Monday, July 18, 2011

Independent Research Line Confirms "Neanderthal" Genes in Most Humans

Eventually they'll get it right...

From Discovery News
All Non-Africans Part Neanderthal, Genetics Confirm
Analysis by Jennifer Viegas
Mon Jul 18, 2011 10:25 AM ET

If your heritage is non-African, you are part Neanderthal, according to a new study in the July issue of Molecular Biology and Evolution. Discovery News has been reporting on human/Neanderthal interbreeding for some time now, so this latest research confirms earlier findings.

Damian Labuda of the University of Montreal's Department of Pediatrics and the CHU Sainte-Justine Research Center conducted the study with his colleagues. They determined some of the human X chromosome originates from Neanderthals, but only in people of non-African heritage.

"This confirms recent findings suggesting that the two populations interbred," Labuda was quoted as saying in a press release. His team believes most, if not all, of the interbreeding took place in the Middle East, while modern humans were migrating out of Africa and spreading to other regions.

The ancestors of Neanderthals left Africa about 400,000 to 800,000 years ago. They evolved over the millennia mostly in what are now France, Spain, Germany and Russia. They went extinct, or were simply absorbed into the modern human population, about 30,000 years ago.

Neanderthals possessed the gene for language and had sophisticated music, art and tool craftsmanship skills, so they must have not been all that unattractive to modern humans at the time.

"In addition, because our methods were totally independent of Neanderthal material, we can also conclude that previous results were not influenced by contaminating artifacts," Labuda said.

This work goes back to nearly a decade ago, when Labuda and his colleagues identified a piece of DNA, called a haplotype, in the human X chromosome that seemed different. They questioned its origins.

Fast forward to 2010, when the Neanderthal genome was sequenced. The researchers could then compare the haplotype to the Neanderthal genome as well as to the DNA of existing humans. The scientists found that the sequence was present in people across all continents, except for sub-Saharan Africa, and including Australia.

"There is little doubt that this haplotype is present because of mating with our ancestors and Neanderthals," said Nick Patterson of the Broad Institute of MIT and Harvard University. Patterson did not participate in the latest research. He added, "This is a very nice result, and further analysis may help determine more details."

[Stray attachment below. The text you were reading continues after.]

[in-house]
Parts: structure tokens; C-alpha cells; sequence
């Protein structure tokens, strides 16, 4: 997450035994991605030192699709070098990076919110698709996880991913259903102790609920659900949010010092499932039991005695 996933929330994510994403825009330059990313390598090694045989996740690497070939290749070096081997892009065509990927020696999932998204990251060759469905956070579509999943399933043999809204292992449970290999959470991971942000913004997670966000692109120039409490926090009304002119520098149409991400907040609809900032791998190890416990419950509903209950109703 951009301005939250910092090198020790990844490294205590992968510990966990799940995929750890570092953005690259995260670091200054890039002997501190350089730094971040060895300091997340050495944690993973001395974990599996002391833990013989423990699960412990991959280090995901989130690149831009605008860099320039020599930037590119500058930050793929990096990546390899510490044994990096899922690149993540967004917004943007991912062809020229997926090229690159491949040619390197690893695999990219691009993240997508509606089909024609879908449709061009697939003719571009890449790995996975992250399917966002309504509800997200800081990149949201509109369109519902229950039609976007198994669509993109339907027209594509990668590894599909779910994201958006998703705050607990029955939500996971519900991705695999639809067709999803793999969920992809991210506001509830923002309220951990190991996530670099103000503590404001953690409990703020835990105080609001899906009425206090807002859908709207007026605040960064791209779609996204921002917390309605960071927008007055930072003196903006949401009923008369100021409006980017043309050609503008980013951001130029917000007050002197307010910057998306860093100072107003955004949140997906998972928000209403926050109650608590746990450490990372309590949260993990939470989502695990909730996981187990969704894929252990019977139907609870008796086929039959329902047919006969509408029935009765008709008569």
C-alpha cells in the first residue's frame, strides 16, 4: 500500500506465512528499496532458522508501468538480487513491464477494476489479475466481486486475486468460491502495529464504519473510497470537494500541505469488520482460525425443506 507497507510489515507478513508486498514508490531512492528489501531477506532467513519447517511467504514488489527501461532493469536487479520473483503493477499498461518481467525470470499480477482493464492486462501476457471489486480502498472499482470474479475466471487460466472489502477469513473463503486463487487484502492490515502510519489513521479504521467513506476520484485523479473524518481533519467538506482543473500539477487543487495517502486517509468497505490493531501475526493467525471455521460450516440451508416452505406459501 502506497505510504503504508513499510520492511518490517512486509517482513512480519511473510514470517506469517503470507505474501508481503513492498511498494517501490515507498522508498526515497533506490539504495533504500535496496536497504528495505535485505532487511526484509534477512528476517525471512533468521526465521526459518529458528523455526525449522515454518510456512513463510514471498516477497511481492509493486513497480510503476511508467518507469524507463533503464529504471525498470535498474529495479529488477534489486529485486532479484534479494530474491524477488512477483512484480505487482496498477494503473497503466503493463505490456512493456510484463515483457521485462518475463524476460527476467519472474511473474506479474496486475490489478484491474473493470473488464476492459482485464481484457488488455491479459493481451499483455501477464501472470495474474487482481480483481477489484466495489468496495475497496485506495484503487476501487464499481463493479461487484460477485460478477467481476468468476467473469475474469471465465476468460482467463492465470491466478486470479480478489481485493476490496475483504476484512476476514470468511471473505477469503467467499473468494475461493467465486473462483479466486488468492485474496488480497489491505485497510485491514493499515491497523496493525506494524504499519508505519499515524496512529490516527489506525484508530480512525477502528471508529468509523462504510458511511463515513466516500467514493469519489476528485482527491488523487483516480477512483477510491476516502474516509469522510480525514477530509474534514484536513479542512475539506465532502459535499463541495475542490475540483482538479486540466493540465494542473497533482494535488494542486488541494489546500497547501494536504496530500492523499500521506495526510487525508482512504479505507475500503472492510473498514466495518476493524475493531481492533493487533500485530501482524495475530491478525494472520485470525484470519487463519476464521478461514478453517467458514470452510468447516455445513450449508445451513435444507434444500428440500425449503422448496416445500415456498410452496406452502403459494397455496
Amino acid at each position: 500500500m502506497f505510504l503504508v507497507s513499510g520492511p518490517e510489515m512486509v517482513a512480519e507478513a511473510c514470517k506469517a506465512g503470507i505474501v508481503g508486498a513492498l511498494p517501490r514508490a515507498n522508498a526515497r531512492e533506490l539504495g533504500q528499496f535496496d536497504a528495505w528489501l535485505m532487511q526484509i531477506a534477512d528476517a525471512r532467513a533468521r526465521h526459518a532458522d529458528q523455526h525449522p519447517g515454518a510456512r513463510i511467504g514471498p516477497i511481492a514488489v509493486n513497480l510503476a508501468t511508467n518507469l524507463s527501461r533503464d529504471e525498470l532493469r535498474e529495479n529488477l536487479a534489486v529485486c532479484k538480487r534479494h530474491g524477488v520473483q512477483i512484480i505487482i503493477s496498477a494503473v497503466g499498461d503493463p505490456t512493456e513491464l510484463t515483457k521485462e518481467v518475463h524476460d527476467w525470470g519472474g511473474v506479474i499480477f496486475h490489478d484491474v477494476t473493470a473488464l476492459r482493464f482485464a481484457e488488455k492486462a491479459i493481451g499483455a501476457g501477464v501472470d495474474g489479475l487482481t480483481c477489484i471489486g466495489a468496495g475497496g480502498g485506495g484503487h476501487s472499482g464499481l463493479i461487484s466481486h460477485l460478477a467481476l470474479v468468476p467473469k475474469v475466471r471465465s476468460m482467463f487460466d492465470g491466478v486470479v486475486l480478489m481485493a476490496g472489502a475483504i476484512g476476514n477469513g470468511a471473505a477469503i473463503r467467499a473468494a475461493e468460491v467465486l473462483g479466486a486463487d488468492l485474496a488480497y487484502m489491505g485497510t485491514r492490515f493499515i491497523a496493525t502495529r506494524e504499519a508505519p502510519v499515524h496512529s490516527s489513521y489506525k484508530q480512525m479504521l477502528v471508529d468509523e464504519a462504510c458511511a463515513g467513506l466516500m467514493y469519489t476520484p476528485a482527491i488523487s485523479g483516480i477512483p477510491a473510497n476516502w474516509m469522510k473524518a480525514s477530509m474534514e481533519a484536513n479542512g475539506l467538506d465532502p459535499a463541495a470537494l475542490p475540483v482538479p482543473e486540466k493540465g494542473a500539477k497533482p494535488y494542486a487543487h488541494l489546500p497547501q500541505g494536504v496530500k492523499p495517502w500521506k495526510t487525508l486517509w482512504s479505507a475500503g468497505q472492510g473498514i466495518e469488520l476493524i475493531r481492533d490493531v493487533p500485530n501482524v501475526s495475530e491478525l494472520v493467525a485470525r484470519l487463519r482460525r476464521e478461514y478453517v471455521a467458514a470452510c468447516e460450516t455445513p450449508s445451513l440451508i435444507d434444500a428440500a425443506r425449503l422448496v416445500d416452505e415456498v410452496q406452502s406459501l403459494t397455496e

David Reich, a Harvard Medical School geneticist, added, "Dr. Labuda and his colleagues were the first to identify a genetic variation in non-Africans that was likely to have come from an archaic population. This was done entirely without the Neanderthal genome sequence, but in light of the Neanderthal sequence, it is now clear that they were absolutely right!"

The modern human/Neanderthal combo likely benefitted our species, enabling it to survive in harsh, cold regions that Neanderthals previously had adapted to.

"Variability is very important for long-term survival of a species," Labuda concluded. "Every addition to the genome can be enriching."

The article is confusing, to say the least, because according to current theory, ALL people came out of Africa, including the ancestors of so-called Neanderthal.  So, when the article says "non-African" heritage, to what population is that pointing to?  Only people with no "black" African ancestry?  But I thought we ALL were descended from black Africans.  Didn't we all start out black skinned and over time different populations' skin color changed according to the level of sun received?  But if that's the case, why are people who live in the Nordic regions blond haired, white skinned and blue-eyed while the Native Americans and First Nations people who live in the Arctic regions are dark skinned and dark-eyed with black hair? 

There's a big part of the story still missing here, obviously, and in more ways than one!  For instance, if most of the interbreeding (which we know happened) between 'modern' humans and 'archaic' Neanderthals took place in the Middle East, how could this have had any impact on the resulting offspring and their offspring, etc. being able to adapt better to survival in cold Europe?  Where, in the Middle East, did it ever get that cold?  And does the Middle East include Egypt?

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